Y’all welcome Layla Farmer, born this afternoon, just a few days early. (With Agent Triple-F, in hat, with beard.)
We were wholly unaware that “steampunk” existed as a musical genre, but it pleases us anyway. Via Warren Ellis, we find the amusing site of Abney Park, a steampunk band with an elaborate backstory, and an airship named Ophelia.
We’re certain the shows must involve a great deal of amusing stagework, but, alas, they’re in Seattle.
Check out the story of Pedro Zapeta, who saved $59K, only to have the Feds snatch it and refuse to give it back, presumably on the ground that hey, he’s South American — must be a drug mule!
Jesus. Zapeta made errors — he’s illegal, and was unaware of the $10K cash issue — but the way our government is treating him is absurd and grotesque. He worked hard for his money, and now the only way he has any hope of getting it back depends on the pro bono kindness of strangers. Here’s a great bit:
Robert Gershman, one of Zapeta’s attorneys, said federal prosecutors later offered his client a deal: He could take $10,000 of the original cash seized, plus $9,000 in donations as long as he didn’t talk publicly and left the country immediately.
Zapeta said, “No.” He wanted all his money. He’d earned it, he said.
This one steals Doritos from inside stores.
Today’s Worse Than Failure is actually a meditation on the Mythical Business Layer in software; it’s a concept often hauled out in “enterprise” situations. Here’s a great quote, on the subsidary concept of a code-free “rules engine” supposedly set to encapsulate all the business logic:
Yes, I realize that the Enterprise Rules Engine — the ultimate example of a soft-coded business layer — has become my go-to example for bad software. But it’s for good reason. The ERE truly represents the absolute worst kind of software. It was as if its architects were given a perfectly good hammer and gleefully replied, neat! With this hammer, we can build a tool that can pound in nails.
We realize this post appeals to — and is understood by — a tiny fraction of our audience, but we’re pretty sure that tiny subset is nodding in furious agreement already. Don’t miss what they have to say on persistence, either; the Waterloo of any framework is typically the database, and it hasn’t escaped the notice of the author.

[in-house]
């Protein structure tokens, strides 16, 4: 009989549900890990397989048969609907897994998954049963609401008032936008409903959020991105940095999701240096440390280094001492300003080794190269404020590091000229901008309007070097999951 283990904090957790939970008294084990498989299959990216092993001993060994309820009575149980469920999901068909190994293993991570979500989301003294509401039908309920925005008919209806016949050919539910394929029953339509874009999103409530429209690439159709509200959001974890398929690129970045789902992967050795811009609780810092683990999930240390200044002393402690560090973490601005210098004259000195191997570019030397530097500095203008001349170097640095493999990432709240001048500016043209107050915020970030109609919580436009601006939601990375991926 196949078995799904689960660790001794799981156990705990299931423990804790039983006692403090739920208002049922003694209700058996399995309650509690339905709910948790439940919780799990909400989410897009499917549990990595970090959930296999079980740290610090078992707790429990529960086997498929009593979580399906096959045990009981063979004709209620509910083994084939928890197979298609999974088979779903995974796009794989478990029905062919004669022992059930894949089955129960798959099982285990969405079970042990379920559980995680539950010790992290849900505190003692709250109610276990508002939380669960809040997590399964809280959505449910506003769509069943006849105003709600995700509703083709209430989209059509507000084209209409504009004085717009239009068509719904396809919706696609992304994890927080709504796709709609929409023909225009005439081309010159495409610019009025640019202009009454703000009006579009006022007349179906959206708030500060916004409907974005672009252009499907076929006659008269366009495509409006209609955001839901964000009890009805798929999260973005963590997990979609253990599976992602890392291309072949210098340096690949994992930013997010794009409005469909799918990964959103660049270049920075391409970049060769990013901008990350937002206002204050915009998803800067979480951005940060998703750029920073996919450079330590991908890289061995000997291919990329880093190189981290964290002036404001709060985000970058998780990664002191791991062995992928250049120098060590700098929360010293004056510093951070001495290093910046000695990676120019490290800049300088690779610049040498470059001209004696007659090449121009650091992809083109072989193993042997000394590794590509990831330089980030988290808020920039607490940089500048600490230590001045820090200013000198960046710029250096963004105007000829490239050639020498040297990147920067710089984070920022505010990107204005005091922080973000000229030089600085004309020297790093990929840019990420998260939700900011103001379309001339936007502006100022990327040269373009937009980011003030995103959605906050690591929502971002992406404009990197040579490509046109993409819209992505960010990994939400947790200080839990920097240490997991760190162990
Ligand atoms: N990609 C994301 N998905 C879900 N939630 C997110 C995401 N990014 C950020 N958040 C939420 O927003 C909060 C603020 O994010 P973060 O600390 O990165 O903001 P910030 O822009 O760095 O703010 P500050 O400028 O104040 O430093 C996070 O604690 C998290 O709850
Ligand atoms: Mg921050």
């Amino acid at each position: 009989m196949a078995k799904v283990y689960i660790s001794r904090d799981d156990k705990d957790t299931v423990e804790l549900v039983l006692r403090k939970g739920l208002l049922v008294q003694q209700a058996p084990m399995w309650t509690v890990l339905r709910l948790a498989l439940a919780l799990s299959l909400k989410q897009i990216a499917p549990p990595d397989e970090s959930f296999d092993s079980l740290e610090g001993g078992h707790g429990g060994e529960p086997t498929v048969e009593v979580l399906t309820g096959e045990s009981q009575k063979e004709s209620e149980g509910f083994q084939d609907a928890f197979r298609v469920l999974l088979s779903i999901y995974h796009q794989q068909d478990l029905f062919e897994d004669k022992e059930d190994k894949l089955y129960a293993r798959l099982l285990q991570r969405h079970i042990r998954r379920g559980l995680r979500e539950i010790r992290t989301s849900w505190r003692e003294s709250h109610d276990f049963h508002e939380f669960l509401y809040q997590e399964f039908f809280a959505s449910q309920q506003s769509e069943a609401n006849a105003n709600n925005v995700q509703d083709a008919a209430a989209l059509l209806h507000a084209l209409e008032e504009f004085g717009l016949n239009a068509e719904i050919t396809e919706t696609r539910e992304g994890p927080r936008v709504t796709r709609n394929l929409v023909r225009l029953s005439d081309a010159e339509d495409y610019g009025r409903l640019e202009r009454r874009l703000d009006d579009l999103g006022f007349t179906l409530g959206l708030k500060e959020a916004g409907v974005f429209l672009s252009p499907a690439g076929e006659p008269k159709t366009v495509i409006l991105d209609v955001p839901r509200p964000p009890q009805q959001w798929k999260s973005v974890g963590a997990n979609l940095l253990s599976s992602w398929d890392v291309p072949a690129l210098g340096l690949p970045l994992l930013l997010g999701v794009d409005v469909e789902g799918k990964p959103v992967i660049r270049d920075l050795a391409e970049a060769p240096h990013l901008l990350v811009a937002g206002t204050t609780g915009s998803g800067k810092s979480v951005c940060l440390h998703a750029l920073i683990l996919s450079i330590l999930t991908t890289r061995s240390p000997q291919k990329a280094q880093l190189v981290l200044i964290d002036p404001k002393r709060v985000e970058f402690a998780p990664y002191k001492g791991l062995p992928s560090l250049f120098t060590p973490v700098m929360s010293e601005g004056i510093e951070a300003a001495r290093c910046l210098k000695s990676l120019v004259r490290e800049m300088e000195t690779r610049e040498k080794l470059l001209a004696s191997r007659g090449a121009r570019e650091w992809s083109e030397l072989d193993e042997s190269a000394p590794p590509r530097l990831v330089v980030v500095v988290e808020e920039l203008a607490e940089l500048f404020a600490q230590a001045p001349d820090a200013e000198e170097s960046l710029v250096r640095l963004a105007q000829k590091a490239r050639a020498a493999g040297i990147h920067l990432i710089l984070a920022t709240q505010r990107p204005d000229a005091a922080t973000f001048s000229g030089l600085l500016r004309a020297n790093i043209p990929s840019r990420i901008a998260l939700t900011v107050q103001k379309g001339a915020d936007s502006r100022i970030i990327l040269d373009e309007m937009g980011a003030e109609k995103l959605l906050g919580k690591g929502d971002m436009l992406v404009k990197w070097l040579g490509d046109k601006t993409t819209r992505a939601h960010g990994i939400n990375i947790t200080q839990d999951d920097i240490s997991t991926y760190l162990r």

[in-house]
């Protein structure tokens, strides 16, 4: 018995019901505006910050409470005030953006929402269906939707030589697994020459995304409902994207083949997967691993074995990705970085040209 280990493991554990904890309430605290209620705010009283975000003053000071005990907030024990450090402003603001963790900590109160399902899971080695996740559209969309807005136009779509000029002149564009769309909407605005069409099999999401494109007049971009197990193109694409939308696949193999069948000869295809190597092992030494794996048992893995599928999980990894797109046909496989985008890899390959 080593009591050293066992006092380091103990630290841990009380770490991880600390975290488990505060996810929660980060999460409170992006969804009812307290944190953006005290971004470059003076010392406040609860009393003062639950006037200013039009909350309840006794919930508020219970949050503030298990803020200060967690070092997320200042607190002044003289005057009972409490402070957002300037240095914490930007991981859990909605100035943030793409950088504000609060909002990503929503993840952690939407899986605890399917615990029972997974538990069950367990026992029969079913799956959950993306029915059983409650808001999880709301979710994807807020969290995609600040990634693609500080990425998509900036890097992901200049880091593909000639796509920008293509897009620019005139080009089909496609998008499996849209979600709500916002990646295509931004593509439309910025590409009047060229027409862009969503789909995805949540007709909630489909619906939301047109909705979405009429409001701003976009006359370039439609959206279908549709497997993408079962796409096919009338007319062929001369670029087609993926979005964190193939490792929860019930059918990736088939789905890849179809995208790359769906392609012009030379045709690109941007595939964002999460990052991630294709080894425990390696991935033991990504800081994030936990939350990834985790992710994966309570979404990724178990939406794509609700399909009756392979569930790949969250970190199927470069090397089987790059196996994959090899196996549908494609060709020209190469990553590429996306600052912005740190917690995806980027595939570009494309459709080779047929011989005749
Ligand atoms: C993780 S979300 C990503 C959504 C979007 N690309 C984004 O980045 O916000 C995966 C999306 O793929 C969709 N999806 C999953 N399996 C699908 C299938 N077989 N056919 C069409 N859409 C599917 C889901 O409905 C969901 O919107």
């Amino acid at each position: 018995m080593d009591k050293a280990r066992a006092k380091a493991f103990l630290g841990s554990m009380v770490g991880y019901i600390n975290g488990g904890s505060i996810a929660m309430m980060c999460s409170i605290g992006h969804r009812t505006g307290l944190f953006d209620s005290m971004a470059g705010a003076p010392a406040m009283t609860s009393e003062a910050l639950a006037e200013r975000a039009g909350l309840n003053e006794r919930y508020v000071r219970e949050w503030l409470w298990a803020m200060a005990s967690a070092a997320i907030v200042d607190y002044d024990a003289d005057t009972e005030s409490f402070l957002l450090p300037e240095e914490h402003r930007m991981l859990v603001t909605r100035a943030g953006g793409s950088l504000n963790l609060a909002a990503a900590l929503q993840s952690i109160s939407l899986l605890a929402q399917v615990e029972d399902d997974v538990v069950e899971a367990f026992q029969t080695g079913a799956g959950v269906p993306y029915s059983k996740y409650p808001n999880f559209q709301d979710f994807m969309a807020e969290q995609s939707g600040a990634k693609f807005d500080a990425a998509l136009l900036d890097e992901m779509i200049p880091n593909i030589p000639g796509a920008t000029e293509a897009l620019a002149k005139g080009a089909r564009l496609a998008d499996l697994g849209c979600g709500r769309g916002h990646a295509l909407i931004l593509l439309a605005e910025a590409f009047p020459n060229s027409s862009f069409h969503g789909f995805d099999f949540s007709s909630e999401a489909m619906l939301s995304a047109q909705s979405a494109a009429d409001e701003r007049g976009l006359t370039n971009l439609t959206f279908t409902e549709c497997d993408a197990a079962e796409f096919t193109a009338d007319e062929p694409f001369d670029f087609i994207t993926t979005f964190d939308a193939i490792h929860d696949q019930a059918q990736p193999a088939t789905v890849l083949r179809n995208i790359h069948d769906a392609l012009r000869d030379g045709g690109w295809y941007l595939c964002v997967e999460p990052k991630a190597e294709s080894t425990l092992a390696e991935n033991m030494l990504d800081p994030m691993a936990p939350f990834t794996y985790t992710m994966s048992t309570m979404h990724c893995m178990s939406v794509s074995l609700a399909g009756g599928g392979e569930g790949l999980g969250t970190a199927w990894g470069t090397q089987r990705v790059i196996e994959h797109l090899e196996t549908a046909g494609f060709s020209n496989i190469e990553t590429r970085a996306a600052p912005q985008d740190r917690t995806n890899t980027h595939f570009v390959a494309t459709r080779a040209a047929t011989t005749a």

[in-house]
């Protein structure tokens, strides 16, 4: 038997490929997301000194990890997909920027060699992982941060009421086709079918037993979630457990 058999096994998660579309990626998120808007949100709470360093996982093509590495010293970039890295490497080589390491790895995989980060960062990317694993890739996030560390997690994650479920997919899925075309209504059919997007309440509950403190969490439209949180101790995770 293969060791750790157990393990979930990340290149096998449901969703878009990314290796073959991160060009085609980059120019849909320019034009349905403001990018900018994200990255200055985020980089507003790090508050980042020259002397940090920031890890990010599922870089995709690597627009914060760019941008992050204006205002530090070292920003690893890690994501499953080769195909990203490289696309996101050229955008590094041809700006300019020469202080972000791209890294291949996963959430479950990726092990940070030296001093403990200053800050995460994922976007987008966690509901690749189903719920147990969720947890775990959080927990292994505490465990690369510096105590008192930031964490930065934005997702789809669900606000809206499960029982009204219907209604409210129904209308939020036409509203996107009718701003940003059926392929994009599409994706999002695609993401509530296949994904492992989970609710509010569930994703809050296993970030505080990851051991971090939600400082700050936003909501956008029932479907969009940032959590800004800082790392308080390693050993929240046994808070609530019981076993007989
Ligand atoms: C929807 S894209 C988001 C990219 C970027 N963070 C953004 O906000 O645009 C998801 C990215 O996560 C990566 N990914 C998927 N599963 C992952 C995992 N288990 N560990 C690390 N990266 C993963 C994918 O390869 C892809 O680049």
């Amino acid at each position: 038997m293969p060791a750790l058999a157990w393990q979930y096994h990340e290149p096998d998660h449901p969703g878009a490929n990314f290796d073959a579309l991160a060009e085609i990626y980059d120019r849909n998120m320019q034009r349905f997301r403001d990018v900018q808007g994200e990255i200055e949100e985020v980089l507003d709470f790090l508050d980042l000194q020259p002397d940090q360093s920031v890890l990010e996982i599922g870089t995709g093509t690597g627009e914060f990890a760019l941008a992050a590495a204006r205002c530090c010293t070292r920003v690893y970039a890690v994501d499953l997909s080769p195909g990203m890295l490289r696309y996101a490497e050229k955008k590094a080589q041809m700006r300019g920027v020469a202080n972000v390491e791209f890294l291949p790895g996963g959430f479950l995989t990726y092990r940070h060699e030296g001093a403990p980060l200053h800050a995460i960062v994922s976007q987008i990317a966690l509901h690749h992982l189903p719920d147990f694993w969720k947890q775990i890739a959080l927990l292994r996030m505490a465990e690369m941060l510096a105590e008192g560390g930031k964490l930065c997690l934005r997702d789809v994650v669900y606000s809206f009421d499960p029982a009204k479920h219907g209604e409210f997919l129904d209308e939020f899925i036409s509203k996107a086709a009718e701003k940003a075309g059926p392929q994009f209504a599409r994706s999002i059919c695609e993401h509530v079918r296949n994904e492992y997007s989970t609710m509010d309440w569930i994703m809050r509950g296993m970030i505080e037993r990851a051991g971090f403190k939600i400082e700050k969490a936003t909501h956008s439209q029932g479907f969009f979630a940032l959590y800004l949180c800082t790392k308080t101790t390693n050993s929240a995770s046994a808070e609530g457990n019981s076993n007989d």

So, Vonage lost another ruling, which means we may end up having to change phone providers sometime.
Here’s what happened: Vonage made a success of VOIP precisely because it’s not an incumbent carrier. It has nothing to do with patents, and in fact if Vonage had a deeper bankroll we feel pretty sure they could prove that. Sprint, for its part, doesn’t even really care about the patents: they just want Vonage out of the marketplace precisely because Vonage did something they couldn’t or didn’t do: have success with VOIP.
As soon as Vonage goes under, if they fail, expect Sprint and the remaining oh-how-we-hate-’em telcos to offer some kind of crippled, locked-down, drastically less useful VOIP product that will cost more than Vonage’s offering. Further expect no one to enter the marketplace for fear of lawsuits from these telcos for quite some time.
As Techdirt put it in the link above:
[The incumbent carriers suing Vonage] were unable (and unwilling) to create the services that people wanted — and now they want to shut down the company that actually did innovate — and they’re likely to succeed. That’s not how the patent system is supposed to work.
So, pregnant woman has coverage with Blue Cross in Kansas City. Said woman endures the heartbreak of a miscarriage. Said insurance company denies the claim on the grounds that “elective abortion” isn’t covered.
Woman verifies with hospital that the paperwork was coded correctly, and then discovers that, apparently, this branch of Blue Cross routinely denies coverage for miscarriages on these grounds. Shades of Rainmaker, anyone?
We’re hoping Consumerist stays on top of this, and that the actual media get involved soon.
Full text of letter, in case the Jackson paper loses it:
September 25, 2007
Pickering’s TV act would suppress artistic freedoms
Someone from the Department of Human Services needs to visit 3rd District U.S. Rep. Chip Pickering’s home immediately. His children are in danger. I am not exactly sure of the details, but apparently his household televisions are on at all hours of the day, switching uncontrollably to programs that would otherwise be locked out by a V-Chip.
Rep. Pickering has apparently exhausted his options and introduced the “Protecting Children From Indecent Programming Act.” This bill would make the FCC take action for any broadcast with even a single “obscene” word or image.